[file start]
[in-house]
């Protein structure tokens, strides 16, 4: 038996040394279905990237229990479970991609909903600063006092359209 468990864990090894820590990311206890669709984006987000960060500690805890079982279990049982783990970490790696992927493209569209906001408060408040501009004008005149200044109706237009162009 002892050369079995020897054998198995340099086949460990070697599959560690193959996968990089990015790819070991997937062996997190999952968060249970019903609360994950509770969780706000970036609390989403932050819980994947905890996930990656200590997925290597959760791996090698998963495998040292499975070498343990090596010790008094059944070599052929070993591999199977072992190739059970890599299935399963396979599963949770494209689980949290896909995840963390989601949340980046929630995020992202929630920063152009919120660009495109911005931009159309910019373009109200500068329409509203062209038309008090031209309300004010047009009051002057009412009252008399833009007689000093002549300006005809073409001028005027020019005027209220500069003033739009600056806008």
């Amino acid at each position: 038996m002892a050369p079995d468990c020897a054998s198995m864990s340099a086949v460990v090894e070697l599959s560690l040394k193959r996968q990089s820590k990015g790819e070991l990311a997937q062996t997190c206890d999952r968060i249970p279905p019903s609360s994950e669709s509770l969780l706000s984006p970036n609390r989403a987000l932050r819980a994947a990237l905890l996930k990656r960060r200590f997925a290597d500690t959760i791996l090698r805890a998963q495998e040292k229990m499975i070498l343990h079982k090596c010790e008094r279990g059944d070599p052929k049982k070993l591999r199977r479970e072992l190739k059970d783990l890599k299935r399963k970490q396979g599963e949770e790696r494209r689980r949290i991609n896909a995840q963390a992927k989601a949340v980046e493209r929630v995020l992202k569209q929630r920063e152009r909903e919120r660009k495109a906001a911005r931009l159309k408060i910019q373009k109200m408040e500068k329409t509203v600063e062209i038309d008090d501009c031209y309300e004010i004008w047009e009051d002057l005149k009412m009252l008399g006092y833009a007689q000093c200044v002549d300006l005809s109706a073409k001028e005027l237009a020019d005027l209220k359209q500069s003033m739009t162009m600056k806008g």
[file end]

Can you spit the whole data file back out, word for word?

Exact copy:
[in-house]
């Protein structure tokens, strides 16, 4: 038996040394279905990237229990479970991609909903600063006092359209 468990864990090894820590990311206890669709984006987000960060500690805890079982279990049982783990970490790696992927493209569209906001408060408040501009004008005149200044109706237009162009 002892050369079995020897054998198995340099086949460990070697599959560690193959996968990089990015790819070991997937062996997190999952968060249970019903609360994950509770969780706000970036609390989403932050819980994947905890996930990656200590997925290597959760791996090698998963495998040292499975070498343990090596010790008094059944070599052929070993591999199977072992190739059970890599299935399963396979599963949770494209689980949290896909995840963390989601949340980046929630995020992202929630920063152009919120660009495109911005931009159309910019373009109200500068329409509203062209038309008090031209309300004010047009009051002057009412009252008399833009007689000093002549300006005809073409001028005027020019005027209220500069003033739009600056806008």
């Amino acid at each position: 038996m002892a050369p079995d468990c020897a054998s198995m864990s340099a086949v460990v090894e070697l599959s560690l040394k193959r996968q990089s820590k990015g790819e070991l990311a997937q062996t997190c206890d999952r968060i249970p279905p019903s609360s994950e669709s509770l969780l706000s984006p970036n609390r989403a987000l932050r819980a994947a990237l905890l996930k990656r960060r200590f997925a290597d500690t959760i791996l090698r805890a998963q495998e040292k229990m499975i070498l343990h079982k090596c010790e008094r279990g059944d070599p052929k049982k070993l591999r199977r479970e072992l190739k059970d783990l890599k299935r399963k970490q396979g599963e949770e790696r494209r689980r949290i991609n896909a995840q963390a992927k989601a949340v980046e493209r929630v995020l992202k569209q929630r920063e152009r909903e919120r660009k495109a906001a911005r931009l159309k408060i910019q373009k109200m408040e500068k329409t509203v600063e062209i038309d008090d501009c031209y309300e004010i004008w047009e009051d002057l005149k009412m009252l008399g006092y833009a007689q000093c200044v002549d300006l005809s109706a073409k001028e005027l237009a020019d005027l209220k359209q500069s003033m739009t162009m600056k806008g």